Don’t get me wrong, I want mine, too, whatever that is. We all do. But in our chase for the buck and the security we seem to believe we can gain from having money, we need to remember those words written on our dollar: E Pluribus Unum, which translates, among other things, to “Out of many, one.” We are who we are because we have for the most part managed to compromise enough to overcome the obstacles that we have encountered the past two-hundred-twenty years.

As we pursue our futures and our drive for the security we think money and goods can deliver us, I hope we don’t become a case of “out of one, many.”

Twitter: The Power of a Question

Guest blogger Galen Rodgers muses on the power of questions, whether in the normal forms of discourse or in newer forms of communication.

Recently, I had an experience on Twitter that changed my perspective of not only the power of asking one simple question through a social media platform, but also how one’s question can lead to an unexpected path of promise.

The Tale of the Tape

Approximately 2 weeks ago, I was in building mode on Twitter. We’re talking deep in the trenches of actively pursuing Tweeps seeking knowledge that I had to offer. For those who aren’t intimately involved with Twitter, generally, one must follow others in order to attract followers. Because my business is online marketing, blogging, start-up strategy, personal branding and the like, it necessitates actively seeking an audience. If I can’t garner an audience on Twitter, FaceBook and other social media platforms, what do I have to offer?

The Question

So there I was, following folks to gain an audience. On this particular day, to shake things up, I decided to try something new. Instead of playful banter between my current followers or spreading the good word of social media from the usual outlets, I started asking questions of my followers.

I specifically remember that actual event of the question. I ran an errand to Safeway and while I was sitting in the parking lot, I decided to use my iPhone to ask a random question. “How do you build your personal brand?” That was the question. Nothing poignant. Not earth shattering. Just a simple question. I’d asked questions in the past with no response so I wasn’t expecting much.

This time I received an immediate response, and only one. The follower replied, “Carefully.” Huh, that was it? Interesting…
I didn’t know the follower as by this time I’d accumulated over 1,000 Tweeps. I replied telling him indeed that was interesting and provided a link to my blog. My blog post for that week was “5 Reasons to Build your Personal Brand” and I truly wanted input.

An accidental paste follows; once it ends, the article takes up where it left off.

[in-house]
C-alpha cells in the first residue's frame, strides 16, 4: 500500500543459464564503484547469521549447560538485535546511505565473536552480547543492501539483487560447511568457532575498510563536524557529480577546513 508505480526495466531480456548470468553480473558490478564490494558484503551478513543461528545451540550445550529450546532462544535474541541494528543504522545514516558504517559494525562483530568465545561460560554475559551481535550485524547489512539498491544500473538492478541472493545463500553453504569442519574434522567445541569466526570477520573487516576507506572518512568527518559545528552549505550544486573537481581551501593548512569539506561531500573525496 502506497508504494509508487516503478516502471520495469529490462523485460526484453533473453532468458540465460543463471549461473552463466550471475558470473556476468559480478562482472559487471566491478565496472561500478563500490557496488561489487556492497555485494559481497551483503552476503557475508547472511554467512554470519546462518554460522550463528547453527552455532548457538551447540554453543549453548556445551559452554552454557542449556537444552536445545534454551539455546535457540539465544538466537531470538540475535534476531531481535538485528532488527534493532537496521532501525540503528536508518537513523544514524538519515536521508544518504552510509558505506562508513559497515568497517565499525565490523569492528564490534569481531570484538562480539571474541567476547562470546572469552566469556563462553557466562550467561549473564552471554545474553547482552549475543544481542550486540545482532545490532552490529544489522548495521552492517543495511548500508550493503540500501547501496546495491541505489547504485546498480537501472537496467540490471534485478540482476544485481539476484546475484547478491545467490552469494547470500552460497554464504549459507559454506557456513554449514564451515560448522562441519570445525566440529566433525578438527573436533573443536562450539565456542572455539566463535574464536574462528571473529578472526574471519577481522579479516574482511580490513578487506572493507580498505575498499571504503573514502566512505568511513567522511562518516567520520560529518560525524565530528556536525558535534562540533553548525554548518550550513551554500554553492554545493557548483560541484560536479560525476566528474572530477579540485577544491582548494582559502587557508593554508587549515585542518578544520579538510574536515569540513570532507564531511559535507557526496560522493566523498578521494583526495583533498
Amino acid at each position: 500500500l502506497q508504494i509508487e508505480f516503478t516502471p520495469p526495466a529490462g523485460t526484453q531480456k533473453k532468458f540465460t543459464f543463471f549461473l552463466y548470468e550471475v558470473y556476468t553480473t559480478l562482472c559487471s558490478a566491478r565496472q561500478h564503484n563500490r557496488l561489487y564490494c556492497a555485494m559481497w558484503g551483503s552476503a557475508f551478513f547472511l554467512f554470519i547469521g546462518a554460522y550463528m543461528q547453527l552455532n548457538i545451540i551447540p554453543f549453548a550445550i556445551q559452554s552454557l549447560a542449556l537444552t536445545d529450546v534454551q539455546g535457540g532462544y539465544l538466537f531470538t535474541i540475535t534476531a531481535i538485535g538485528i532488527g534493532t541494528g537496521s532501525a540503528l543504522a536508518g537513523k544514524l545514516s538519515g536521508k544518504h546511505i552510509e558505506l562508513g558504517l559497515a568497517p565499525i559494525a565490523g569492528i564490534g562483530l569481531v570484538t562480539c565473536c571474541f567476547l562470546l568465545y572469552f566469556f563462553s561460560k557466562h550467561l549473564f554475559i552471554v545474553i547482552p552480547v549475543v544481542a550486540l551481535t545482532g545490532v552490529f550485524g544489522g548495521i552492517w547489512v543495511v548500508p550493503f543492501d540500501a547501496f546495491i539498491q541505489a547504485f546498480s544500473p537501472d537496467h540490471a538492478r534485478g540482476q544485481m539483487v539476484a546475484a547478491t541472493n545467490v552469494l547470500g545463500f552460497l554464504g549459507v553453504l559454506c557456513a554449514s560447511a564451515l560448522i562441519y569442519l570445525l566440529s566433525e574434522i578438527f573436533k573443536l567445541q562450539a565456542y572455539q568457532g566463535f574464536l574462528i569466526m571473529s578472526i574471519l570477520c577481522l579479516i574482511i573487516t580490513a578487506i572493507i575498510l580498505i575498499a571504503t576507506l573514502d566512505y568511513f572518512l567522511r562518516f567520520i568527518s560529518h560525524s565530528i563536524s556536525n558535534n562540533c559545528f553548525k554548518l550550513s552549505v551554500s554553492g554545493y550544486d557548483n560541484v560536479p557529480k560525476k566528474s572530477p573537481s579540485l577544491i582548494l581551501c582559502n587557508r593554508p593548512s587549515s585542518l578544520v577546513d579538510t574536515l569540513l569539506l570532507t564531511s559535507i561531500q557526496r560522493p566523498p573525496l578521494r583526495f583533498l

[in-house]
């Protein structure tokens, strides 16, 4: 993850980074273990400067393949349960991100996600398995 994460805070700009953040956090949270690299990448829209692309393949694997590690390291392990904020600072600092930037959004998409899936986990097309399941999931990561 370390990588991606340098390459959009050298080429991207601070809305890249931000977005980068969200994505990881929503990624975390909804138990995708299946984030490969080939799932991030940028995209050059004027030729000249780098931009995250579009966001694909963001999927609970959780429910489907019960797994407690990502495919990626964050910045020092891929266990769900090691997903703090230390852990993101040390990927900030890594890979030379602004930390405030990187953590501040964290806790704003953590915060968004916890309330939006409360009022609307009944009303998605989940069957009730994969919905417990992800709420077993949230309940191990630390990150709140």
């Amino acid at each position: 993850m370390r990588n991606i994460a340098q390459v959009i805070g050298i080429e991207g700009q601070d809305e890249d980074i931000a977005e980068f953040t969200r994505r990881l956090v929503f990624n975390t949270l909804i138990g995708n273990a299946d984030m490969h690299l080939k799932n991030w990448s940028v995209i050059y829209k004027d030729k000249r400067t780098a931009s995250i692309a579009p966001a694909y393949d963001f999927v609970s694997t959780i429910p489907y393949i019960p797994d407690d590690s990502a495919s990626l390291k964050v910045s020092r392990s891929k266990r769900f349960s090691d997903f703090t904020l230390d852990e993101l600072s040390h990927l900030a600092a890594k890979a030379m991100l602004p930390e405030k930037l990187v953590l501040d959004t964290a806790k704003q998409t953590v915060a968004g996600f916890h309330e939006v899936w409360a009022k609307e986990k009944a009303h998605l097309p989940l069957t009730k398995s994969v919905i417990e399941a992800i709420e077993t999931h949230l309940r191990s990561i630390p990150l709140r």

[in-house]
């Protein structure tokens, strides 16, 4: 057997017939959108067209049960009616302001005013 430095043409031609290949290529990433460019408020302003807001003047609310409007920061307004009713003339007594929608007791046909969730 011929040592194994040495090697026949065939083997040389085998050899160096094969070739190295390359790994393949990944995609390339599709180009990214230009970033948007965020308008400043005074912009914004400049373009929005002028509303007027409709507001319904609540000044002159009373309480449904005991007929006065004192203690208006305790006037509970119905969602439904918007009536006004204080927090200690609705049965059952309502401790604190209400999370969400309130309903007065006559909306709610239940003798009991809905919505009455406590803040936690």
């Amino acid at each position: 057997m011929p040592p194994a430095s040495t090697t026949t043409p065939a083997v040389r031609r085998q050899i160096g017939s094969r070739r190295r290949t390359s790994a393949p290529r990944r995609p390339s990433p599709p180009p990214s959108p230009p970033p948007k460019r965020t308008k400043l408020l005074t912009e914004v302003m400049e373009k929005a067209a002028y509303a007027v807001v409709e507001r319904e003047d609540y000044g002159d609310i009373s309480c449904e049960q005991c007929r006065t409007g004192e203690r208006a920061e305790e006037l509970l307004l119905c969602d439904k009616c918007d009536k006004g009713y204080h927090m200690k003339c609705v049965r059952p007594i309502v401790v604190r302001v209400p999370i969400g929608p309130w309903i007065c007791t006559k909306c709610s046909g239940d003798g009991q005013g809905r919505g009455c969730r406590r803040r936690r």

The Result

This follower then proceeded to visit my blog, comment, and retweeted my post to his 4,000+ followers stating “up and coming blogger”… I was ecstatic! Not only did someone I didn’t know respond to my question, he visited my blog and actually became an advocate for my content. Holy %$#&!! But wait, there’s more…

Not only did he become an advocate for my content, a week later I was invited to join Triberr. Triberr is a blog reach multiplier. Meaning, if you’re invited to join a Tribe on Triberr, everything you blog is then retweeted by all tribe members thus extending your reach beyond what you normally could accomplish with your own efforts. Currently, my tribe has a reach of nearly 27,000 people. Some Tribes have a reach of over 1 million!


What does this mean? Because of one question, I’ve extended my reach to a growing community looking for information regarding my specialty and that is great for my business. What if I hadn’t asked the question? What if I played it safe and decided to continue broadcasting the same content on Twitter I had been? Would I have missed this opportunity?

What did I learn from this? Simply, one can never tell when opportunity will strike. Gird up your loins, ask the questions to gain an audience and reap the benefits.

We love to know your thoughts. Share your successes and your concerns with building your personal brand or about social media. All comments are accepted!

Galen Rodgers is a self described Internet Media Evangelist. He is a father of three, serial entrepreneur, marketing professional, avid cyclist, wine lover and film geek. He believes everyone deserves the chance to brand oneself, work hard at their passion and be successful at living the dream.